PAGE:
North Olympic Peninsula gas prices spike over Labor Day weekend
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Lonnie Archibald/For Peninsula Daily News
Motorists fuel up at the Tesoro station in downtown Forks on Friday. A gallon of regular was $3.979.

By: Peninsula Daily News staff and Associated Press

NORTH OLYMPIC PENINSULA residents filling up their tanks this Labor Day weekend found some of the highest gas prices on record for the holiday.

Local gas prices jumped by almost two cents a day during the past week.

The average price of self-serve regular gasoline on the Peninsula was $3.89 a gallon on Saturday, about 13 cents higher than last week, 5 cents higher than last month and 79 cents higher than last year, a Peninsula Daily News survey showed.

That's the second highest price ever for this time of year. It was a little higher in 2008.

Some of the highest prices were in Forks.

Some of the lowest — 10 to 12 cents lower — were at Safeway stations in Sequim and Port Townsend.

The national average is $3.66 a gallon. The statewide average is $3.85, the AAA auto club said.

Some prices around the state from an AAA survey done Friday:

Bellingham, $3.94; Bremerton, $3.84; Seattle-Bellevue-Everett, $3.84; Tacoma, $3.82; Olympia, $3.84;
Vancouver, $3.80; Yakima, $3.84; Tri-Cities, $3.83; and Spokane, $3.78.

Retail gasoline prices are rising in the U.S. even though motorists are buying less.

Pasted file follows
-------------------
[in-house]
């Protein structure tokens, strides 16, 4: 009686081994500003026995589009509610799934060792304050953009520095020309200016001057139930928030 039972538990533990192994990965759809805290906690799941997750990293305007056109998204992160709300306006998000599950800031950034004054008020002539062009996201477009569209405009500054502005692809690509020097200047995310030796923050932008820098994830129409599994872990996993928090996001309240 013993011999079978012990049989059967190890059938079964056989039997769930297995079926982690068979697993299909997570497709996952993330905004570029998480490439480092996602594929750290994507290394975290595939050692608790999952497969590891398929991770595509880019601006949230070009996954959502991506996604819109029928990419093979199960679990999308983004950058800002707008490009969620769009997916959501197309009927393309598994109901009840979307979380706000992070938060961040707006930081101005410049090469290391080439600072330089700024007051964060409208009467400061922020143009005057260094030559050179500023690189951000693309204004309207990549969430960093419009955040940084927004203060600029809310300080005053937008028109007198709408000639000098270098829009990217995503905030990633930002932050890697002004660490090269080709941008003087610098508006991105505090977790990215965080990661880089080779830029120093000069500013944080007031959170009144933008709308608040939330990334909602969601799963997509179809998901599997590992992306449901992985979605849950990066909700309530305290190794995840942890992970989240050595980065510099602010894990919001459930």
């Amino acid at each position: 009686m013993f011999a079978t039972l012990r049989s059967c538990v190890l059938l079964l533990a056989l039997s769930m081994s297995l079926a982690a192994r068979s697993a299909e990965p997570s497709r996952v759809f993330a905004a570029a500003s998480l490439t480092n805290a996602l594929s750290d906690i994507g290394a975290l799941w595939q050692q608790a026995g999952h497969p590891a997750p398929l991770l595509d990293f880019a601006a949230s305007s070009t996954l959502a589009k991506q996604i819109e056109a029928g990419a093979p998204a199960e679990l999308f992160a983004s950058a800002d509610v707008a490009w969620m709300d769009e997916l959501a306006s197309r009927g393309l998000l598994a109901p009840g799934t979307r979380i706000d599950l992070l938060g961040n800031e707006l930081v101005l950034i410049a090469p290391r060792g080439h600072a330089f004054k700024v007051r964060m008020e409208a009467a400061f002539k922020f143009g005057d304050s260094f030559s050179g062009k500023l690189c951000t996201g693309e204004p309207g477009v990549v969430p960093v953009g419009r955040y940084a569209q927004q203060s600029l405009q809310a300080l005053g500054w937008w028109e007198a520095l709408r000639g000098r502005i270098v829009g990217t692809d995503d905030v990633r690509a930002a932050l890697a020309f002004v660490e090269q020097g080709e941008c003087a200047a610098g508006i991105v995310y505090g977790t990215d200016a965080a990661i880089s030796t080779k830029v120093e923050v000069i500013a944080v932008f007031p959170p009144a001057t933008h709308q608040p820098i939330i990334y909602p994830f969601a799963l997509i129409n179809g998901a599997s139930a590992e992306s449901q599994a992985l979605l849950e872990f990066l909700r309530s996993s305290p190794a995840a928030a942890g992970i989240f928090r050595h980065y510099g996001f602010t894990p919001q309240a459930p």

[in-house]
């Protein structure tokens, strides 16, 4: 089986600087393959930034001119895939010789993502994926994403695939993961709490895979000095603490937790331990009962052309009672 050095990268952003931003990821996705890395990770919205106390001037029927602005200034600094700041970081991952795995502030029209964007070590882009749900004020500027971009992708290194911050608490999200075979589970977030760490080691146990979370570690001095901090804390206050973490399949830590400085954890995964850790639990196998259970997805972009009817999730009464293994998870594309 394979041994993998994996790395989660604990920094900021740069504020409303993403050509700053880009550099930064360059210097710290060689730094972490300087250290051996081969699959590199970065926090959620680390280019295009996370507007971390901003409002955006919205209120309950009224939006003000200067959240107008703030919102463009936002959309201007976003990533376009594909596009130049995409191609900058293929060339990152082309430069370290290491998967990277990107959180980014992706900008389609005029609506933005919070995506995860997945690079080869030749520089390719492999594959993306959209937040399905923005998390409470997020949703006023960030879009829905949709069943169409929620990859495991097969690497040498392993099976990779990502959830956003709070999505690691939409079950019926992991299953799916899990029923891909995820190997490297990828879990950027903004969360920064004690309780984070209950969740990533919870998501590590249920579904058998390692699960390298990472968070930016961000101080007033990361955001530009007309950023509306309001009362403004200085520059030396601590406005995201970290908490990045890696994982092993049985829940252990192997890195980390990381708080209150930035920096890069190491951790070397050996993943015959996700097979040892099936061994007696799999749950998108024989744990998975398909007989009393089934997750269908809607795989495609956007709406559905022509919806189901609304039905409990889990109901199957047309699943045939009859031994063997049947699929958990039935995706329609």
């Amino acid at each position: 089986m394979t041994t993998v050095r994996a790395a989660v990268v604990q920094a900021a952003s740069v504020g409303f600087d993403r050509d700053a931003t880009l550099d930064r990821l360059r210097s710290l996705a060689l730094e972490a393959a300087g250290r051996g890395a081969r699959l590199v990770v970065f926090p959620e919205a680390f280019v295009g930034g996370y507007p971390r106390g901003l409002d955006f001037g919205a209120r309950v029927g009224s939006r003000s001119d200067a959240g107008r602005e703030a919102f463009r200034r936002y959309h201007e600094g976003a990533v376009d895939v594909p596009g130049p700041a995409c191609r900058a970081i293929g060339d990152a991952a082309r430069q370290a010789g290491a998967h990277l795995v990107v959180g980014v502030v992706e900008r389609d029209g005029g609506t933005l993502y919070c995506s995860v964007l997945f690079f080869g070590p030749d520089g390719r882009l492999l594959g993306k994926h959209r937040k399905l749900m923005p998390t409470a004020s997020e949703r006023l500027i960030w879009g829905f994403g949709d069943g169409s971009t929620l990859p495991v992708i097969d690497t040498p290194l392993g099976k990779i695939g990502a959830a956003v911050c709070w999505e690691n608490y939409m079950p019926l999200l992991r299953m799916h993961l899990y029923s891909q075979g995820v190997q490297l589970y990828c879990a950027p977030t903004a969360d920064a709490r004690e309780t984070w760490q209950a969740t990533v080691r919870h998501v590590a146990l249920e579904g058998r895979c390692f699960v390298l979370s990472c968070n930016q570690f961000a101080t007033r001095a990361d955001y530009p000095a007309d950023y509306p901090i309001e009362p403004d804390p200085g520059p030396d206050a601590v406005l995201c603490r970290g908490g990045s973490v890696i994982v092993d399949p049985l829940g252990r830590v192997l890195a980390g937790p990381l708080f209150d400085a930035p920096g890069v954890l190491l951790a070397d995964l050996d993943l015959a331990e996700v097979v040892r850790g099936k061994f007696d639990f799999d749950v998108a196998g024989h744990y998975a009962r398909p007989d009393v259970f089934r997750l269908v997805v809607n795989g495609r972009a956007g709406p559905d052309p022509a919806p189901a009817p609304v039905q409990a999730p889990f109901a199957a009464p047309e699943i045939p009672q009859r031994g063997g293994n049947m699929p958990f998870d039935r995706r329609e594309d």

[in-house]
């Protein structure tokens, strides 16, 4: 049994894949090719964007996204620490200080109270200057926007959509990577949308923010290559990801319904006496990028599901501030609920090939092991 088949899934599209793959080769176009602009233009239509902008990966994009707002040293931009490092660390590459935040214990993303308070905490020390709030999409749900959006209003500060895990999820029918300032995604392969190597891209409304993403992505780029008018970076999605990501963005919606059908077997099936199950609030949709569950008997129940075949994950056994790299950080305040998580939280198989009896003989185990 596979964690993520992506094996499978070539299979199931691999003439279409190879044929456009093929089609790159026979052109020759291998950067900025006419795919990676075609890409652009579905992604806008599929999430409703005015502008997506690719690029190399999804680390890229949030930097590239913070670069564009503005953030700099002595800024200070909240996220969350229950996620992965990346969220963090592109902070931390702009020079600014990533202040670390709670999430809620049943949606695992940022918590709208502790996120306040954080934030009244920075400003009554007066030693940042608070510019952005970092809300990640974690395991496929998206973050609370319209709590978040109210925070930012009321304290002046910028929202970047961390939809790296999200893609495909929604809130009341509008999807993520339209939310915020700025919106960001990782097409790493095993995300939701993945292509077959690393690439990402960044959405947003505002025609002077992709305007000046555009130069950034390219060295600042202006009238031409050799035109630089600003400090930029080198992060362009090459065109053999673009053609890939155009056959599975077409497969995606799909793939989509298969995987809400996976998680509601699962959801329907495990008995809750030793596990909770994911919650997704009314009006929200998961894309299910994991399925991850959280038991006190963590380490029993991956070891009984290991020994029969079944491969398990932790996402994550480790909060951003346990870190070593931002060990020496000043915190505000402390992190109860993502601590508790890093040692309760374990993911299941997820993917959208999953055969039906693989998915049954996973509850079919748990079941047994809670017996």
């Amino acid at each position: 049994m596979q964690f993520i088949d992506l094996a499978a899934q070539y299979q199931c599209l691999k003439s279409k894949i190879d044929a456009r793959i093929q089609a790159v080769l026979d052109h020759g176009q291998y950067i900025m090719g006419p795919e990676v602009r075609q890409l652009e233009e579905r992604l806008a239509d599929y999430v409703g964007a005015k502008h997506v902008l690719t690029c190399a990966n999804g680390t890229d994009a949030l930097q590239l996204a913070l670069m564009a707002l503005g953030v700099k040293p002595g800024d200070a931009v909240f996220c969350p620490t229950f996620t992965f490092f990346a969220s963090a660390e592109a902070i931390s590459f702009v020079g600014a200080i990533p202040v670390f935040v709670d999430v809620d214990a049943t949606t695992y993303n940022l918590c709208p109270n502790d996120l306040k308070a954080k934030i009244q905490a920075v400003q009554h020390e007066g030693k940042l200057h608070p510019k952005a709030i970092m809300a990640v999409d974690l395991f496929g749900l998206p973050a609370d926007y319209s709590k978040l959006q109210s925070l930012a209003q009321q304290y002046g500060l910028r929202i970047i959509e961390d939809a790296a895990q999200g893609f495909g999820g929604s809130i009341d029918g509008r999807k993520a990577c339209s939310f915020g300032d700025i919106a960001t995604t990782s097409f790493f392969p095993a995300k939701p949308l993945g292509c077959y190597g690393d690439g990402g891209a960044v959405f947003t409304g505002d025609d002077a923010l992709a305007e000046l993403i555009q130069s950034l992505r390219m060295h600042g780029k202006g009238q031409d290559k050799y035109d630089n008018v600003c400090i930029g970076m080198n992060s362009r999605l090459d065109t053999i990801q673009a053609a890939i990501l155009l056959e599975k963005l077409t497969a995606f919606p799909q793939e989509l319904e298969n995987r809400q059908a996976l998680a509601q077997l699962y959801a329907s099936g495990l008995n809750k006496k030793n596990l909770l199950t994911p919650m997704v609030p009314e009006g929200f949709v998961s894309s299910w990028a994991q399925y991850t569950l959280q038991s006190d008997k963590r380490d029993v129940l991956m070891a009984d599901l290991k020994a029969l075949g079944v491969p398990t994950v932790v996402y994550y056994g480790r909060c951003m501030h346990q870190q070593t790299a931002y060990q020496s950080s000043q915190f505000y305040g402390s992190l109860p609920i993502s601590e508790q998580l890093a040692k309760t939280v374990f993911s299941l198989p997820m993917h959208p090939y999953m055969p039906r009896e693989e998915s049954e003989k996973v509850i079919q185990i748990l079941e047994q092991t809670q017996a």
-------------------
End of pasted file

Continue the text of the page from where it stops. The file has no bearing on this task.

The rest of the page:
Analysts say they have been pushed higher by a steady rise in international gasoline demand.

Americans may be using less, but drivers in developing nations are using more.

But on Friday oil prices fell along with the prospects for global economic growth as the U.S. government reported the economy added no jobs last month.

Benchmark crude fell $2.48, or 2.8 percent, to finish at $86.45 after the Labor Department said U.S. employers stopped adding jobs in July.

The unemployment rate remained at 9.1 percent.

The U.S. jobs report follows a weak manufacturing report from China and concerns that the lingering debt crisis in Europe continues to hold back economic growth there.

Put together, concerns are growing that the global economy is weakening.

A weak economy reduces demand for oil and oil products such as diesel, jet fuel, and gasoline because fewer goods are shipped and people travel and commute less.

Last modified: September 04. 2011 1:01AM
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